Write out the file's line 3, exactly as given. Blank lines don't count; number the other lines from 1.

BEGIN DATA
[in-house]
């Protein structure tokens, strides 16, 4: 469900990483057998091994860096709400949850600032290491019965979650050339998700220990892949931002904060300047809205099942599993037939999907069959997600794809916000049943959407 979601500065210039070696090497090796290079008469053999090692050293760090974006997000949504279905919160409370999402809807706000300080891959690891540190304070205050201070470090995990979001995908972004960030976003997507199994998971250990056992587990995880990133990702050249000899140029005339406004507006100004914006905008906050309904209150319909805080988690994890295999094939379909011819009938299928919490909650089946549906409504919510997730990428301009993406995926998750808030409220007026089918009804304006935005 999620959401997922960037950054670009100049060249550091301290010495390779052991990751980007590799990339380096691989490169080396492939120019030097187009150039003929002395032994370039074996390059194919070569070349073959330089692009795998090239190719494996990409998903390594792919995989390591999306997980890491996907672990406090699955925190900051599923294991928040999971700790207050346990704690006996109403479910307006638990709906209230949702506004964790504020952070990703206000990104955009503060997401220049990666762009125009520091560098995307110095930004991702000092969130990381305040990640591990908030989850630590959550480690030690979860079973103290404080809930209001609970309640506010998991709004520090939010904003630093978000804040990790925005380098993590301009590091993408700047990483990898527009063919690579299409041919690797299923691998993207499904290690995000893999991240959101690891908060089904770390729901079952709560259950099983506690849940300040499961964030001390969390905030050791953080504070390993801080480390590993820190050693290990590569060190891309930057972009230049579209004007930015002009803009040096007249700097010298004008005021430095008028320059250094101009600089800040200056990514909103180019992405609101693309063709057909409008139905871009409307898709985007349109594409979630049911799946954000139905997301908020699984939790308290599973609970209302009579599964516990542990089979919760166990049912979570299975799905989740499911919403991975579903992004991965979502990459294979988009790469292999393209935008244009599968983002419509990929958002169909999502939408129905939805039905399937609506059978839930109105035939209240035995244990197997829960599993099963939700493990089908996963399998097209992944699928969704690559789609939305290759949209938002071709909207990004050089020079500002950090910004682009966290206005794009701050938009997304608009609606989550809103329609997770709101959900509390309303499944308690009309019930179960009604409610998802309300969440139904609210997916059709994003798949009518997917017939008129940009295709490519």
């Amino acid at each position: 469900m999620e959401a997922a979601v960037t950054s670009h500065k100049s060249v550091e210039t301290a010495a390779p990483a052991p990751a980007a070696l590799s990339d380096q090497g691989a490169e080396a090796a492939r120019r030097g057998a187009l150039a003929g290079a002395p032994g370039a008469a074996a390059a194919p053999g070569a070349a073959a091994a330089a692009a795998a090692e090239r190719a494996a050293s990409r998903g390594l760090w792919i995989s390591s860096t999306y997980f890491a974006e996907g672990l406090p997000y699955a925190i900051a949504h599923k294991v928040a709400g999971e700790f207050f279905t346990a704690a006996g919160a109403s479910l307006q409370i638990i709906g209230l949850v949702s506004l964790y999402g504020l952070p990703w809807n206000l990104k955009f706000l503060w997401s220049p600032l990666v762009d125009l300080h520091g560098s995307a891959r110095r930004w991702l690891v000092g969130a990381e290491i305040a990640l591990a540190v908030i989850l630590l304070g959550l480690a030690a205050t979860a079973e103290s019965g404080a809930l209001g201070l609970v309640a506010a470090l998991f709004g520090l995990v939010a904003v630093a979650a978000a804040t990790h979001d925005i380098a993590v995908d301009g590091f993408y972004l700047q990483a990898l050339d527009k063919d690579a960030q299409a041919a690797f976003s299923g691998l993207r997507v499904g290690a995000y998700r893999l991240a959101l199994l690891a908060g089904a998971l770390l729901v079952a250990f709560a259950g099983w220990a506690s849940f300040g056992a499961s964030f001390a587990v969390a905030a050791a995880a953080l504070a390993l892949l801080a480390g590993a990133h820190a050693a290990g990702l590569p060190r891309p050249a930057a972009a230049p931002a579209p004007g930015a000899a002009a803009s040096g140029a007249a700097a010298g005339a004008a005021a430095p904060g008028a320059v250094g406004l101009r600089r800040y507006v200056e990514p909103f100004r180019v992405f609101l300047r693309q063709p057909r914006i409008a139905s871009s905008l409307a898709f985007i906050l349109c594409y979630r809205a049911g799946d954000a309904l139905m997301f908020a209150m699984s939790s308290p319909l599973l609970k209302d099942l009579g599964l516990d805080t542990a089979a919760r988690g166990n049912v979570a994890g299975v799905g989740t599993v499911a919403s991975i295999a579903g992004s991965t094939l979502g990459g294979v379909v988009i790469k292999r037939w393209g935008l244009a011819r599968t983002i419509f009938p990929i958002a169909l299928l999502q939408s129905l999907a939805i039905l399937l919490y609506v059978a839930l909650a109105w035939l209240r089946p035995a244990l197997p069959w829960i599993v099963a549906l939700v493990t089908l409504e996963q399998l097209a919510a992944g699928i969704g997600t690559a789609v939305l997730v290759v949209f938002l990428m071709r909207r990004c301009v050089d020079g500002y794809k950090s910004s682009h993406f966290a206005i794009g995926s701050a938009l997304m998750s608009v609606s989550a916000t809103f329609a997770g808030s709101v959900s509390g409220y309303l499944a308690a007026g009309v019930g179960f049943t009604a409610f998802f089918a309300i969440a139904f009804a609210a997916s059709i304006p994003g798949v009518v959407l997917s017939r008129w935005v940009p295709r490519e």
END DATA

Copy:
């Amino acid at each position: 469900m999620e959401a997922a979601v960037t950054s670009h500065k100049s060249v550091e210039t301290a010495a390779p990483a052991p990751a980007a070696l590799s990339d380096q090497g691989a490169e080396a090796a492939r120019r030097g057998a187009l150039a003929g290079a002395p032994g370039a008469a074996a390059a194919p053999g070569a070349a073959a091994a330089a692009a795998a090692e090239r190719a494996a050293s990409r998903g390594l760090w792919i995989s390591s860096t999306y997980f890491a974006e996907g672990l406090p997000y699955a925190i900051a949504h599923k294991v928040a709400g999971e700790f207050f279905t346990a704690a006996g919160a109403s479910l307006q409370i638990i709906g209230l949850v949702s506004l964790y999402g504020l952070p990703w809807n206000l990104k955009f706000l503060w997401s220049p600032l990666v762009d125009l300080h520091g560098s995307a891959r110095r930004w991702l690891v000092g969130a990381e290491i305040a990640l591990a540190v908030i989850l630590l304070g959550l480690a030690a205050t979860a079973e103290s019965g404080a809930l209001g201070l609970v309640a506010a470090l998991f709004g520090l995990v939010a904003v630093a979650a978000a804040t990790h979001d925005i380098a993590v995908d301009g590091f993408y972004l700047q990483a990898l050339d527009k063919d690579a960030q299409a041919a690797f976003s299923g691998l993207r997507v499904g290690a995000y998700r893999l991240a959101l199994l690891a908060g089904a998971l770390l729901v079952a250990f709560a259950g099983w220990a506690s849940f300040g056992a499961s964030f001390a587990v969390a905030a050791a995880a953080l504070a390993l892949l801080a480390g590993a990133h820190a050693a290990g990702l590569p060190r891309p050249a930057a972009a230049p931002a579209p004007g930015a000899a002009a803009s040096g140029a007249a700097a010298g005339a004008a005021a430095p904060g008028a320059v250094g406004l101009r600089r800040y507006v200056e990514p909103f100004r180019v992405f609101l300047r693309q063709p057909r914006i409008a139905s871009s905008l409307a898709f985007i906050l349109c594409y979630r809205a049911g799946d954000a309904l139905m997301f908020a209150m699984s939790s308290p319909l599973l609970k209302d099942l009579g599964l516990d805080t542990a089979a919760r988690g166990n049912v979570a994890g299975v799905g989740t599993v499911a919403s991975i295999a579903g992004s991965t094939l979502g990459g294979v379909v988009i790469k292999r037939w393209g935008l244009a011819r599968t983002i419509f009938p990929i958002a169909l299928l999502q939408s129905l999907a939805i039905l399937l919490y609506v059978a839930l909650a109105w035939l209240r089946p035995a244990l197997p069959w829960i599993v099963a549906l939700v493990t089908l409504e996963q399998l097209a919510a992944g699928i969704g997600t690559a789609v939305l997730v290759v949209f938002l990428m071709r909207r990004c301009v050089d020079g500002y794809k950090s910004s682009h993406f966290a206005i794009g995926s701050a938009l997304m998750s608009v609606s989550a916000t809103f329609a997770g808030s709101v959900s509390g409220y309303l499944a308690a007026g009309v019930g179960f049943t009604a409610f998802f089918a309300i969440a139904f009804a609210a997916s059709i304006p994003g798949v009518v959407l997917s017939r008129w935005v940009p295709r490519e």